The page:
An El Al plane in Ben Gurion Airport.
(photo credit: REUTERS)
A religious man refuses to sit next to a woman. It happens often but is usually resolved quickly.
Last week, a scheduled El Al flight from New York’s JFK Airport to Israel sat on the runway for more than an hour after four ultra-Orthodox men refused to take their ticketed seats next to women.
It was not the first time this has happened at El Al, which was hit by a court ruling last year barring the airline from asking passengers to move based on gender.
The most recent incident went viral after Khen Rotem, an Israeli rapper who performs under the stage name Sagol 59, documented the scene.
One of the men was “particularly devout and ascetic,” Rotem wrote on Facebook, “and he boarded the plane with his eyes closed tightly, led by his friend – and stayed that way throughout the flight.”
El Al flight attendants struggled to resolve the fracas as the four men refused to speak to any of the stewardesses.
One of the male crew members threatened: “If you don’t sit down, you can get off the plane right now.”
With almost an hour gone by, the airline blinked first. Stewards approached passengers row-by-row, asking them to switch seats. An American woman around 70 years old and a younger Israeli woman ended up agreeing to move.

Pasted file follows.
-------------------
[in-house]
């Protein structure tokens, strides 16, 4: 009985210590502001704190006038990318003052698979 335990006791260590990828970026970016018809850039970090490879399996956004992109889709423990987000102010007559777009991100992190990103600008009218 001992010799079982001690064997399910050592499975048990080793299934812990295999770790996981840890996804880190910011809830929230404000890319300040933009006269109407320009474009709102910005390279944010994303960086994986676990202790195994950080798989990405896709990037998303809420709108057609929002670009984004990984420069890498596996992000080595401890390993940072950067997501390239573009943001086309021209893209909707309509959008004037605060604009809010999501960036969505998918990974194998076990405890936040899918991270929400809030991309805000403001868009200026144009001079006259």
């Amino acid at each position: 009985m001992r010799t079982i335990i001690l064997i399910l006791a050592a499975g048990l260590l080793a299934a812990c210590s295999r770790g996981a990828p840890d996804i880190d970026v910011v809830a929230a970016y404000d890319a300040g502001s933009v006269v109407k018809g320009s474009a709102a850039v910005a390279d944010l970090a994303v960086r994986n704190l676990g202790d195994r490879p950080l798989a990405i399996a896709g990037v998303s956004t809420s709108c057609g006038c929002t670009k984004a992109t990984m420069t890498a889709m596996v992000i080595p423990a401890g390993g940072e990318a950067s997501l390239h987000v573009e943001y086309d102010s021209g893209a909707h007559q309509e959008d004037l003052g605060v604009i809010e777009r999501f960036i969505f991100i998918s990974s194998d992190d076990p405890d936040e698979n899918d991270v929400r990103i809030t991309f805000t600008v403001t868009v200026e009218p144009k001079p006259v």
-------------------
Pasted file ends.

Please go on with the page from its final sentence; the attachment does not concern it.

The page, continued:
That left the plane taking off 75 minutes behind schedule – with 12 planes cutting ahead of the El Al flight on the runway.
The two women who were asked to move on last week’s flight can file a lawsuit, according to Karen Saar, a spokeswoman for the Israeli Religious Action Center, which is linked to the Reform movement.
The gesture by El Al goes against an Israeli court ruling issued in June 2017 that awarded Holocaust survivor Renee Rabinowitz
damages after an El Al flight attendant asked her to switch seats because an ultra-Orthodox man wouldn’t sit next to her.
The judge also requested that El Al train their crew members to prevent such occurrences.
“Women are being asked to move, and that’s illegal,” said Saar. “It was done after El Al, almost to the day a year ago, agreed that all of their employees would be trained so it wouldn’t happen again.
El Al apologized for the incident but said the plane was not held up as long as reported.
“The flight left 18 minutes late and not as claimed in the uploaded [Facebook] post,” said Anat Friedman, a spokeswoman for El Al.
El Al added in a statement, “Any discrimination by passengers is strictly prohibited. El Al crew members are doing everything that they can to provide good and courteous service to a wide range of passengers, and to try to assist them. This is in order to take off on time and to bring passengers to their destination with the utmost security and comfort.”
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